Context & Drivers

Business and Community Engagement (BCE) is defined as the strategic management of interactions, partnerships and transactions with partners, clients and intermediaries external to the university, across the commercial sector, public sector, cultural landscape and the social and civic arena.


Universities and colleges are recognised as playing a key role in local and regional communities, as well as nationally and internationally. They contribute both economically and socially, but the breadth of this contribution is often not appreciated. Universities and colleges not only carry out research and deliver education through learning and teaching. They also:

  • work with employers to design and deliver relevant skills and produce high calibre graduates
  • provide consultancy to business, drawing on their knowledge and expertise in specialist fields
  • are commissioned to undertake focused research, or work collaboratively with external partners to solve complex problems
  • commercialise the outputs of research, resulting in spin-outs, patents or licensing
  • engage with cultural and community groups to share knowledge or creative outputs, improve the local environment, or influence policy

The Jisc BCE programme aims to facilitate more open access to knowledge and services and a more integrated approach to managing the diverse range of activities undertaken by universities and colleges. A core theme is supporting the strategic management of relationships with external partners. In the ‘knowledge economy’ this makes a key contribution to UK competitive advantage, skills enhancement and social cohesion.


Intended Outcomes: A more highly skilled workforce; A more efficient, dynamic and sustainable economy; A more cohesive knowledge-enabled economy.

The Four Dimensions

The four dimensions of BCE can be used to group together types of identifiable activity. These typically relate to the relationships most people recognise as existing at their institution.

  1. Employer Engagement describes learning & teaching activities with external organisations. They include Continuing Professional Development (CPD) and workforce development, and with the employer in the role of partner rather than just consumer.
  2. Knowledge Transfer and Exchange refers to a two-way flow of people and ideas between the research environment and wider economy, including activities such as consultancy and collaborative research.
  3. Lifelong Learning is the interaction between learning & teaching and individuals outside the institution, as in community-based learning.
  4. Public, Community and Cultural Engagement covers a range of activity, usually engaging individuals and wider society with the activities of the institution, such as public lectures and events.

Formation of the Programme

In 2006, Jisc was invited by its funding partners to consider how it might contribute to the knowledge transfer and exchange agenda.

National strategic developments in learning and teaching policy in 2007 also brought the new employer engagement agenda into focus, as a closely related activity.

The Jisc 2007-9 strategy included a strategic aim of ‘developing and implementing a programme to support institutions’ engagement with the wider community’ which led to the formation of the Business and Community Engagement programme. Initial scoping of the programme was shaped by:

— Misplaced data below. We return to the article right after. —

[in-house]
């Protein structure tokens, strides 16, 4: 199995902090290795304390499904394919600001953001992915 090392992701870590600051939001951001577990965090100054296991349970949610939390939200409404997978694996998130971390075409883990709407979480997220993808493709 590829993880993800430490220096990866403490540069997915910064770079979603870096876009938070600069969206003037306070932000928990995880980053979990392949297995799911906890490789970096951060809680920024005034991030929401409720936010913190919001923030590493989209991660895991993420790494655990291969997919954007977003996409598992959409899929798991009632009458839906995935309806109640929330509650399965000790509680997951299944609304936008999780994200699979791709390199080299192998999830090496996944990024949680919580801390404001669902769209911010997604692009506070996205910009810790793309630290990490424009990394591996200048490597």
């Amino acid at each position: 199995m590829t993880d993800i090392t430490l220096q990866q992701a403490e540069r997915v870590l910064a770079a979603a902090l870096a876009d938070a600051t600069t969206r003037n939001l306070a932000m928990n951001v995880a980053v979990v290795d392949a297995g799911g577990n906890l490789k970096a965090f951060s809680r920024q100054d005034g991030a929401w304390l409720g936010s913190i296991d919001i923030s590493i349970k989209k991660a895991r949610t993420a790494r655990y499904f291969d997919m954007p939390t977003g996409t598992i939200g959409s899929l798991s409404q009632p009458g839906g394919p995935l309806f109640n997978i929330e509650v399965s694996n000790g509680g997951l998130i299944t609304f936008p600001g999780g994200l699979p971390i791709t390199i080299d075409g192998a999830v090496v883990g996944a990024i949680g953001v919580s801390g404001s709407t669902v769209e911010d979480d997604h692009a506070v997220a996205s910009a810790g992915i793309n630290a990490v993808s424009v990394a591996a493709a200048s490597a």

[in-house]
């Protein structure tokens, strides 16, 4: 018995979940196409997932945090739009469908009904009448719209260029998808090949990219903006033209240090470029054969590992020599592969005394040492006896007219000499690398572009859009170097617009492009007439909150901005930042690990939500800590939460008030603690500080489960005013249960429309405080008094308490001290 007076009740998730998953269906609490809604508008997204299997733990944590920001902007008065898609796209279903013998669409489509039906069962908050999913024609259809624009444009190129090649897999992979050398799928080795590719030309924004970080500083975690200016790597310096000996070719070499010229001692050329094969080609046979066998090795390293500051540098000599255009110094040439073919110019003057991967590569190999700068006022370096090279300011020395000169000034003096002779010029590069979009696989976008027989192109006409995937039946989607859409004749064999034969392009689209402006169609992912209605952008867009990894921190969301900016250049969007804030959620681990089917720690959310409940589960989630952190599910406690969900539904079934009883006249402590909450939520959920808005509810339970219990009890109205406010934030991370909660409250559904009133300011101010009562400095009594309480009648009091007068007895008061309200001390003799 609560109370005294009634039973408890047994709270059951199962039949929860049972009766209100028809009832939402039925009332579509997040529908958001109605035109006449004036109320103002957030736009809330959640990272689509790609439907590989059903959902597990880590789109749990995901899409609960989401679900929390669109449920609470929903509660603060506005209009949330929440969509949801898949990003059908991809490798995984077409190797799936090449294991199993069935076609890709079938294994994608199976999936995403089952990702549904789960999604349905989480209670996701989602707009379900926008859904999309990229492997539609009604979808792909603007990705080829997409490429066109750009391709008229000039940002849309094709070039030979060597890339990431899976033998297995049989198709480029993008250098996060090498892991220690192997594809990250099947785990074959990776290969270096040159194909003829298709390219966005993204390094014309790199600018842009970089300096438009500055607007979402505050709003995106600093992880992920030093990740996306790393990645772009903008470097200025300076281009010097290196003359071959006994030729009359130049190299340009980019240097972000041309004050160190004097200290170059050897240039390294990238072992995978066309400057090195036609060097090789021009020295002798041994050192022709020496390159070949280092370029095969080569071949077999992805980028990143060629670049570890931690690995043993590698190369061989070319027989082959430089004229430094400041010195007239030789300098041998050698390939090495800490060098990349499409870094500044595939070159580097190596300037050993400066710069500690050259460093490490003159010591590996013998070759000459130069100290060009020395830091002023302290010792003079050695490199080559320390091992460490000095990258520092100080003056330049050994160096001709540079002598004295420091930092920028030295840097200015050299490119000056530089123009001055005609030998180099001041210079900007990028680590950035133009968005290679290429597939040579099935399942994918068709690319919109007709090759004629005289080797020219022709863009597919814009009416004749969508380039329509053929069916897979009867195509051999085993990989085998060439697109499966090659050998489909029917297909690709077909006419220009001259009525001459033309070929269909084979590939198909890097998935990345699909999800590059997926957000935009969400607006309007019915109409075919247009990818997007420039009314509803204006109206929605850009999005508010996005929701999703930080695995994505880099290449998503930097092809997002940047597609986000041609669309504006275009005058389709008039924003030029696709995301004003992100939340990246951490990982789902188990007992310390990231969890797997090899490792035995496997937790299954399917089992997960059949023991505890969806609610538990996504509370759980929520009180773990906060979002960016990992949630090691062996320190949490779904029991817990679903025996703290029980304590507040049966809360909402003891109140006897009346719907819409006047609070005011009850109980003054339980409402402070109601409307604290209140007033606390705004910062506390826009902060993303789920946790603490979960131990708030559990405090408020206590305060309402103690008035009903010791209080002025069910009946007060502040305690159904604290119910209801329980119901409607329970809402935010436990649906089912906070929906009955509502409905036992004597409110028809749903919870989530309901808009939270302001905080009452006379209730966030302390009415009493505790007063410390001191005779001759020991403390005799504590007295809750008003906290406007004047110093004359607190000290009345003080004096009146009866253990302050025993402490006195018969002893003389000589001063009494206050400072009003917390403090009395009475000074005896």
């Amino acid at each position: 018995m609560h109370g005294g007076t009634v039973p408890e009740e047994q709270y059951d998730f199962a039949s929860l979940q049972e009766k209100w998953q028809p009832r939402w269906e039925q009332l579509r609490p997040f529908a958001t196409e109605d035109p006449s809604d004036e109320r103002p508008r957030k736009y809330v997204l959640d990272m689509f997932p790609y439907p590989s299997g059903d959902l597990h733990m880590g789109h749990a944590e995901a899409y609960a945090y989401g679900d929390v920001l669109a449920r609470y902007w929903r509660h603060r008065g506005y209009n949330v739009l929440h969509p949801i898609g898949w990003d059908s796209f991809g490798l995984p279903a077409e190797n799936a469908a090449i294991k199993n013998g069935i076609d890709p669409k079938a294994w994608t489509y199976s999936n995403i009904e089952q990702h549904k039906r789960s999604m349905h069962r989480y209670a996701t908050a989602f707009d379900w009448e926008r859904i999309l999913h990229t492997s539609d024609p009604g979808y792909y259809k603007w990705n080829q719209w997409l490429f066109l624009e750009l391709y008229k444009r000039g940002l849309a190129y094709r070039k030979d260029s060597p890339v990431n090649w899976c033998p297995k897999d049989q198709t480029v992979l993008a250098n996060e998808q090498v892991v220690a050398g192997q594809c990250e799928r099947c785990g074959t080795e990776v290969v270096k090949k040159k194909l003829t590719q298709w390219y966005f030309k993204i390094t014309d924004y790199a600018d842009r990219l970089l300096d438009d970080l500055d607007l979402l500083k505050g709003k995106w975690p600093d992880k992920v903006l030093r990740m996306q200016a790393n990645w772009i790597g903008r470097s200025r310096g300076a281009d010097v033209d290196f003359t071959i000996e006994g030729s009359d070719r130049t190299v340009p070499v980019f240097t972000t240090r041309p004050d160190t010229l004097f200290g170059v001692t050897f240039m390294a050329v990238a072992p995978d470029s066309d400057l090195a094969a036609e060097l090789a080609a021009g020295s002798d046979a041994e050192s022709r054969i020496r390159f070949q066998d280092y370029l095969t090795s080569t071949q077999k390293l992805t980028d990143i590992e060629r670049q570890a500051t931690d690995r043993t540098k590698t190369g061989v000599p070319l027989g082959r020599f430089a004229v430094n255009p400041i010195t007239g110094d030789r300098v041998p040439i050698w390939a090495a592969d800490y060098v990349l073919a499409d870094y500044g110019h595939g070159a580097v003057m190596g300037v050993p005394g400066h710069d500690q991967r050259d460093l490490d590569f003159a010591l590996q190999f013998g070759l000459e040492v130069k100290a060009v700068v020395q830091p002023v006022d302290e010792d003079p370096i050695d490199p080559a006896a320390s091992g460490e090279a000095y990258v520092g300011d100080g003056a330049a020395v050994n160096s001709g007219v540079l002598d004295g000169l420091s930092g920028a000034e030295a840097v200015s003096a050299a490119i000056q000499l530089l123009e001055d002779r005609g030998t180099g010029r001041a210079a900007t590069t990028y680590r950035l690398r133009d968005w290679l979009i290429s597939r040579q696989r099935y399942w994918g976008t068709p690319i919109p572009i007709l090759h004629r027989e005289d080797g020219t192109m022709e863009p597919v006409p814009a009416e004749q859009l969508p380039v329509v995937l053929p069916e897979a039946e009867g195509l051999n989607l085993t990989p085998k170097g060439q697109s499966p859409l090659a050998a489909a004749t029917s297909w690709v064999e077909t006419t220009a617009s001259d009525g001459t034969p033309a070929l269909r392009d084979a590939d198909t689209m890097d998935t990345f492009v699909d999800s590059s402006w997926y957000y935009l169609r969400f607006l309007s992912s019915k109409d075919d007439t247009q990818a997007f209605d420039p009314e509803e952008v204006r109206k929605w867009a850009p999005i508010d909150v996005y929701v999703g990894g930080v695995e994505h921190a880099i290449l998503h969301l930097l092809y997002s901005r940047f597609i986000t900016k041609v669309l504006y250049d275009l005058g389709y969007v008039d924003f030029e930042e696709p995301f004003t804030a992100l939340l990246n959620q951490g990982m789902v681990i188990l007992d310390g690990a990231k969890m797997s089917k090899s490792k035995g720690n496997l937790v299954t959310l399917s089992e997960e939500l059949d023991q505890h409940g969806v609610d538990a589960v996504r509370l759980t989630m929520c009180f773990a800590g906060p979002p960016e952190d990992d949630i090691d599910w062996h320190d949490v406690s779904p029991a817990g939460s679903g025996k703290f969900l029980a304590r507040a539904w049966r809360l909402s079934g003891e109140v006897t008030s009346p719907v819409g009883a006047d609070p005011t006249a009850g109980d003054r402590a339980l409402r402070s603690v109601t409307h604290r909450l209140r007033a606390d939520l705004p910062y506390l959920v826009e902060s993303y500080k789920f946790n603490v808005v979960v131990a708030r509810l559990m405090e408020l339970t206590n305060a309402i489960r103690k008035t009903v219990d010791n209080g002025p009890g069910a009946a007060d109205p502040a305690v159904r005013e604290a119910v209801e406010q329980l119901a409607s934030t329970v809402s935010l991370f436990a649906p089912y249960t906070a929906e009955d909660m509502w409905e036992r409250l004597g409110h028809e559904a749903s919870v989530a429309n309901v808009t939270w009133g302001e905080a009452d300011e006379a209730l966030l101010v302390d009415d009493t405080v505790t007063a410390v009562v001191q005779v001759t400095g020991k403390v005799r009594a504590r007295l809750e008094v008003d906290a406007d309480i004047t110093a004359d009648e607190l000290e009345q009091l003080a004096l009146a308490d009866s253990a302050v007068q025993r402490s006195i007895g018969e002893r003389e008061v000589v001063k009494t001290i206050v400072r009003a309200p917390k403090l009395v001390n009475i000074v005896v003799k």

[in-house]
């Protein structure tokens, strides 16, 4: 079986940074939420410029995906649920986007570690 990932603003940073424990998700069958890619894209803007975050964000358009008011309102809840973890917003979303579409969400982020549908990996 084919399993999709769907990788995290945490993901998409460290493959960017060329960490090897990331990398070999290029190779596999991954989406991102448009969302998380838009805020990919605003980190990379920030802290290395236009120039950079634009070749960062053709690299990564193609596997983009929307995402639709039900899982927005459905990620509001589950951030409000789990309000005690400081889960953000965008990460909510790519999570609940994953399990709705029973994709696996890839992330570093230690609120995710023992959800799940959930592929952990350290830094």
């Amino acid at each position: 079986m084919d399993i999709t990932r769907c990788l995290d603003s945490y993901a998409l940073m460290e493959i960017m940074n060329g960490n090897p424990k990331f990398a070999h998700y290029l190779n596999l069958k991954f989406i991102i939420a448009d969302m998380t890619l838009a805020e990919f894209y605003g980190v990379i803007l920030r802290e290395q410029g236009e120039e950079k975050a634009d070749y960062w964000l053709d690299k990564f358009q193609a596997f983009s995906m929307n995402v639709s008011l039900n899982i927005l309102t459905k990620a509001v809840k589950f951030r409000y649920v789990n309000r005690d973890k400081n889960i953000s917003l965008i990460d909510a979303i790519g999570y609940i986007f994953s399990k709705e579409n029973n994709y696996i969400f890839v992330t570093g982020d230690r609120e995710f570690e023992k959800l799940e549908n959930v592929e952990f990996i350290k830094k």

• the recommendations from a range of Jisc studies including the User Needs Study and the Study in the use of publicly funded IP
  • advice and guidance from the BCE Advisory Group
  • ongoing engagement and informal consultation with key stakeholders in knowledge exchange and transfer

Jisc appointed a programme manager for BCE in 2007 and in 2008 established a support team within the Jisc Advisory Services (later becoming Jisc Advance), providing a link between the programme funded innovation projects and the sector engagement of Jisc services.

The Mission

As a result of the BCE programme, institutions will be better equipped to respond more proactively to demand from business and community partners and clients and manage and deliver a portfolio of services to their strategic markets.

Through improved business intelligence and client relationship management systems and processes they will be equipped to undertake a prognosis of demand as well as a diagnosis of demand in their target markets, and thereby, working with intermediaries, be able to stimulate demand.

External Business and Community partners in turn will enjoy enhanced access to higher education knowledge resources, both those that higher education creates and those that higher education uses.

The BCE Programme will facilitate more innovative collaboration between institutions and between departments, helping to engender cross-disciplinary solutions.

It will make a major contribution to removing barriers between institutions and their external partners for example by negotiating controlled access to knowledge assets, and by a number of projects designed to support institutions in their enhancement of the capabilities and agility of SMEs.

New to BCE?

If you’re new to BCE and you’d like to investigate the area in a little more detail we recommend viewing the following article: ‘Business as usual? Supporting and enabling external engagement’. It’s easy to read, provides a nice breakdown of the types of BCE activity Jisc support and provides example stories of projects we’ve worked with.

A more comprehensive list of programme activities can be found under BCE Projects and Outputs.

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